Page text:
How to Fight Poverty in the U.S.
ED GORDON, host:
I'm Ed Gordon, and this is NEWS & NOTES.
This weekends' Millions More Movement march was organized in part to bring attention to steadily increasing poverty in our nation. Speaker after speaker focused on the issue. Some speakers called for more federal spending on the poor; others emphasized greater self-reliance. Commentator Clarence Page has his own ideas about how to help people living in poverty.
A lot of people are talking about poverty these days, more than usual. It shows you how powerful those Gulf Coast hurricanes were, so powerful that they actually blew poverty back onto the national agenda after years of benign neglect. But I wonders sometimes, how many Americans really know what poverty is? Most of the people I see talking about poverty on television don't look like they've ever been poor. Poor folks know firsthand that poverty is more than just a lack of money. It's also a lack of spirit, a lack of optimism about your abilities and resources. We never had much money in my family growing up. `We're not poor,' my father used to say. `We're just broke.' `Broke' was a temporary condition. `Poor' was long term. We were poor in cash, but rich in spirit. My mom and dad always had jobs, maybe two or three jobs. No times were too hard, no work was too humble to break their spirit.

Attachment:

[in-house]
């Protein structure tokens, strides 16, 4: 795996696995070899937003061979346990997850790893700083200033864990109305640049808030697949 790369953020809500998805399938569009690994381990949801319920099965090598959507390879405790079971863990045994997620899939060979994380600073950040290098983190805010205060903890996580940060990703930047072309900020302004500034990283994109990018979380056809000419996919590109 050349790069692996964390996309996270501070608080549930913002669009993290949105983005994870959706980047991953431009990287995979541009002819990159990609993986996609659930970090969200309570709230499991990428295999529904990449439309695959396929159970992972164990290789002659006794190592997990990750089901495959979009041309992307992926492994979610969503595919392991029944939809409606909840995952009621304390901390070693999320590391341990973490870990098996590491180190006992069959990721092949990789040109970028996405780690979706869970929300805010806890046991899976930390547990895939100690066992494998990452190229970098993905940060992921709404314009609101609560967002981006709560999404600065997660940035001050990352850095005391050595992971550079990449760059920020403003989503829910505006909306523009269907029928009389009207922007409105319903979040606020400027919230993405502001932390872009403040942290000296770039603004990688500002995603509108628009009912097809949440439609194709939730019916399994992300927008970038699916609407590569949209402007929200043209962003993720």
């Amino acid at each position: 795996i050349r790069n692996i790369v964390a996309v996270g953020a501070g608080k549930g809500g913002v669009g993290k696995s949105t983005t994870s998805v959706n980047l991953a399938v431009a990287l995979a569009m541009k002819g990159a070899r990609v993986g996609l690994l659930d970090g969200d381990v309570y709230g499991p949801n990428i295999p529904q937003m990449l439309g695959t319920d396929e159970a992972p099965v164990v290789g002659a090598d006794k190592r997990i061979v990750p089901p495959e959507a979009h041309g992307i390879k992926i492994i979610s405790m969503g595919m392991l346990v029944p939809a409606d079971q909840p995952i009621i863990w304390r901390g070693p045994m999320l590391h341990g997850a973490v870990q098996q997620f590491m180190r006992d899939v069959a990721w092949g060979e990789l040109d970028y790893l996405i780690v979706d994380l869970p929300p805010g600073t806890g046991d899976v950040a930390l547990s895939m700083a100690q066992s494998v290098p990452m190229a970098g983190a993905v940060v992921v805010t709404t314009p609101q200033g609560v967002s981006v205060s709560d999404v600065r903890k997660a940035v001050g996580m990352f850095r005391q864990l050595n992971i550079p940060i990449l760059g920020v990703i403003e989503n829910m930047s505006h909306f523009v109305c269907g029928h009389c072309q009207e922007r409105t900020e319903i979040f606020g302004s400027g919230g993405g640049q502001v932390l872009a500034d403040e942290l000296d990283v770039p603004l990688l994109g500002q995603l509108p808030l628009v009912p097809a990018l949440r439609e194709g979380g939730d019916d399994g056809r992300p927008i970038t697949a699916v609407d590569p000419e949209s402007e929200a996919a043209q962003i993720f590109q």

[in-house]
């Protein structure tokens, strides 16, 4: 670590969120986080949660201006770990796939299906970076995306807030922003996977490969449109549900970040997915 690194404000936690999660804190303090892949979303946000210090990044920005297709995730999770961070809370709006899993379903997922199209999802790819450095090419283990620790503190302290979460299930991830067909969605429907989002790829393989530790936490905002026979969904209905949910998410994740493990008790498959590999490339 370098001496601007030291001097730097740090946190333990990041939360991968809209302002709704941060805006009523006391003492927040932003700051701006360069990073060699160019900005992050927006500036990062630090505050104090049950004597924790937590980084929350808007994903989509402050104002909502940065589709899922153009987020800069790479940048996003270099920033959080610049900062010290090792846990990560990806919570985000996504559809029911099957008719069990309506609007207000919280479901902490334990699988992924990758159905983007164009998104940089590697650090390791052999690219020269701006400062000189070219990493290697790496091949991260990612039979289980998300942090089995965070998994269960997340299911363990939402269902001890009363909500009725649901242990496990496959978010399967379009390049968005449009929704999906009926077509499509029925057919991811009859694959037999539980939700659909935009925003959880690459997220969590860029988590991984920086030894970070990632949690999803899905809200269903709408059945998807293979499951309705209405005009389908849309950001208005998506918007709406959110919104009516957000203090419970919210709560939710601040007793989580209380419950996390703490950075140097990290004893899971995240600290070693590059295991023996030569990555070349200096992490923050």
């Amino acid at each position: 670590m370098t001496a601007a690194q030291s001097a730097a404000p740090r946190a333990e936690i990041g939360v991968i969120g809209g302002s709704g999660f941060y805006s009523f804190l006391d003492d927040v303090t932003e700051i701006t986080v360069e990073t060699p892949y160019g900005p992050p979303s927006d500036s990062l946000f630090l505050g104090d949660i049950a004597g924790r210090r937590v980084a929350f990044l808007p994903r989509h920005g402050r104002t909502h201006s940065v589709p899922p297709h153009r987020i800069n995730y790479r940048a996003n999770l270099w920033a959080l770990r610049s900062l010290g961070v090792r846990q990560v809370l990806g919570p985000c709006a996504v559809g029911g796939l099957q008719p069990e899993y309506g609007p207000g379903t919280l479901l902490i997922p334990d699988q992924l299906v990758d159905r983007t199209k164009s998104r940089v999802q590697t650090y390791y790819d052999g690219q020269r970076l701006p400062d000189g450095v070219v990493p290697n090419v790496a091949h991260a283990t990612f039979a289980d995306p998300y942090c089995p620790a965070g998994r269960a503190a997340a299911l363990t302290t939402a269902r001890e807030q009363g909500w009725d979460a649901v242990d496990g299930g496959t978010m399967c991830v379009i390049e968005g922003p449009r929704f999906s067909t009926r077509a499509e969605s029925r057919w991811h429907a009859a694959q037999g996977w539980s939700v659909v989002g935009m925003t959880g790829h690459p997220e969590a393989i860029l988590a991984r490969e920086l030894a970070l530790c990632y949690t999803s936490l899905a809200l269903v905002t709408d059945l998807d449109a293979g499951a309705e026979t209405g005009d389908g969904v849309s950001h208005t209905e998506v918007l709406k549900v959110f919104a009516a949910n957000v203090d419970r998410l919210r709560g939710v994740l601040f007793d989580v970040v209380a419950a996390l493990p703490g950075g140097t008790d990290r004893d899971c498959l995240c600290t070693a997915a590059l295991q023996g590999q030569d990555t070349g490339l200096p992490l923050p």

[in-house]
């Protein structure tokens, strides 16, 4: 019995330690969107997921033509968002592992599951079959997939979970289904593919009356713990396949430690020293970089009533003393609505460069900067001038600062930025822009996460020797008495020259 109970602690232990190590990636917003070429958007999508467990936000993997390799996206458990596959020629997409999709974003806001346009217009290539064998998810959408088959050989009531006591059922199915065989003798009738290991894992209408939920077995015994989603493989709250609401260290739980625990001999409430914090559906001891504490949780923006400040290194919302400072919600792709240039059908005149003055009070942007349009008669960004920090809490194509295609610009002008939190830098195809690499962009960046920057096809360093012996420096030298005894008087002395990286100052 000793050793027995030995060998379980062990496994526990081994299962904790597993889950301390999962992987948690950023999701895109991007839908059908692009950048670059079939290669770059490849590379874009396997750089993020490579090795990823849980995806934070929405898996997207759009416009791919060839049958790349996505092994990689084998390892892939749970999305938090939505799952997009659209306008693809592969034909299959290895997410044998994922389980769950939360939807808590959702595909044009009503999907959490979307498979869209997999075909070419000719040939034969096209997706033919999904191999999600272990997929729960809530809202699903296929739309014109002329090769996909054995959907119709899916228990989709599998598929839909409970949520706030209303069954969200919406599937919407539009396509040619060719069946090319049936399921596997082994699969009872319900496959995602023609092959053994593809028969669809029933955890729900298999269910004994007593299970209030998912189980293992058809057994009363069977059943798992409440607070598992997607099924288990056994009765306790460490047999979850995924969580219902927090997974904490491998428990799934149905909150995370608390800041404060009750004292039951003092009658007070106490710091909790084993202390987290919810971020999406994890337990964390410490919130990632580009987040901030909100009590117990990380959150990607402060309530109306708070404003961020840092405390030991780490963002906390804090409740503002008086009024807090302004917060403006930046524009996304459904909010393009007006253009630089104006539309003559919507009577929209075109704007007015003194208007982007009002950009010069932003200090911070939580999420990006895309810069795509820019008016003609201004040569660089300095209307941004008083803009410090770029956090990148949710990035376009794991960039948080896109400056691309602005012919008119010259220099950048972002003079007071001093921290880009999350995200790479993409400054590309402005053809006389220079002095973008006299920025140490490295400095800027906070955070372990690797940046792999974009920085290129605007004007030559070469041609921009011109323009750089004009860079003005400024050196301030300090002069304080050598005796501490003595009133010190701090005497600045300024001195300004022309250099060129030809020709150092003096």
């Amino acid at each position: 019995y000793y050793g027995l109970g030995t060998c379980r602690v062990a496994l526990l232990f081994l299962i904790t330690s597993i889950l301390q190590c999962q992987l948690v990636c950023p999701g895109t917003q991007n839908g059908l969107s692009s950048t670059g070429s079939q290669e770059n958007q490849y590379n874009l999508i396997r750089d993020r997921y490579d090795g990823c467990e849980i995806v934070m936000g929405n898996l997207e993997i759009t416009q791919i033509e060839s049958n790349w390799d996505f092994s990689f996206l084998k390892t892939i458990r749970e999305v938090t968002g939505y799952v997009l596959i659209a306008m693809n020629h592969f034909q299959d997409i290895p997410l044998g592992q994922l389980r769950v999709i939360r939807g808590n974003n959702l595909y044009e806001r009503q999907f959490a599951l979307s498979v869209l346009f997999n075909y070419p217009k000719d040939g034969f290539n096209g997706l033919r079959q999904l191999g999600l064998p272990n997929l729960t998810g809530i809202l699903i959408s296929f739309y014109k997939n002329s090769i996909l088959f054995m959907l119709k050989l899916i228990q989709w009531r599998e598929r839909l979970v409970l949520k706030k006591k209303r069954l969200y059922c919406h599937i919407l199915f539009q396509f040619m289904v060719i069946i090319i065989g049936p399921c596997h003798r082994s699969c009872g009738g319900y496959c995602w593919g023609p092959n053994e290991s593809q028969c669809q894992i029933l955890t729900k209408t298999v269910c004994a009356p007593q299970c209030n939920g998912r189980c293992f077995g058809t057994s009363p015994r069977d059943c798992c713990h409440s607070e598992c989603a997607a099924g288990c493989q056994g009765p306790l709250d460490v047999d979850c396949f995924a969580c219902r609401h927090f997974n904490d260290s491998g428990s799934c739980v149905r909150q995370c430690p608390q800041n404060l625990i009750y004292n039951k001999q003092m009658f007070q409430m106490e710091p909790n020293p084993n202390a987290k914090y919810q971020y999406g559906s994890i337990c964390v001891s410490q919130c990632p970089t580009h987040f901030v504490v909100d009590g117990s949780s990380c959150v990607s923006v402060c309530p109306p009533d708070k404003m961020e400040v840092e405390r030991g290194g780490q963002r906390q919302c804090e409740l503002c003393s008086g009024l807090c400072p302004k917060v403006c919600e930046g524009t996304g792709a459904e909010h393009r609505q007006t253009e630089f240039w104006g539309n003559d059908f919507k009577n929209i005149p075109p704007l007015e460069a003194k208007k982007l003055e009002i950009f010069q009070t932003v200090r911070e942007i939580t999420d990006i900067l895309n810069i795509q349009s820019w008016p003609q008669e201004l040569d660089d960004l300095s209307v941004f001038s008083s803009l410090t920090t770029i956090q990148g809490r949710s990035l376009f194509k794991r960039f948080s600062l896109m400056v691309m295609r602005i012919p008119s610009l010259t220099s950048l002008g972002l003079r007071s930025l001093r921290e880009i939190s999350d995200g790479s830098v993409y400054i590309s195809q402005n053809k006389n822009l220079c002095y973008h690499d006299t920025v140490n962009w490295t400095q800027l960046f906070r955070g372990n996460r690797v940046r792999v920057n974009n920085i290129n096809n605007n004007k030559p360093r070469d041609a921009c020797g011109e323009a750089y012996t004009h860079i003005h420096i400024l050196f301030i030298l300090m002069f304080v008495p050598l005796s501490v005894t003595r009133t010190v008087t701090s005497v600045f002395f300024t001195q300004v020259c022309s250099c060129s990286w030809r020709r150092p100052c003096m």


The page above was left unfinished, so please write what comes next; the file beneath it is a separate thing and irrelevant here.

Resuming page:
Where do you go to subsidize somebody's spirit? Since the civil rights revolution, the black poverty rate dropped in half, from more than 55 percent in 1960 to about 25 percent today. But there's a new divide opening up between those who are taking advantage of new opportunities and those who are left behind. The gap between black poor and the black middle class has grown wider than the economic gap between blacks and whites. Nobody's happy about that. Liberals want government to spend more time and money giving a hand to our urban poor. Conservatives want poor folks to produce fewer out-of-wedlock babies. Both sides have a point. Maybe we can strike a deal. I don't care what's left or right. I care about what works. Poverty, like the poor, may always be with us, but there's a lot we can do to reduce their numbers. Jobs, job training, day care and health care will help make work pay for today's poor. More than a million black children still live in poverty, most of them raised by single moms. `Where are the fathers?' we need to ask. `If you want to reduce teen pregnancy,' a social worker once told me, `don't just give them a condom, give them a future.' `Maybe then,' as my fathers used to say, `they won't have to be po' no mo'.'
GORDON: Clarence Page is a nationally syndicated columnist for the Chicago Tribune.
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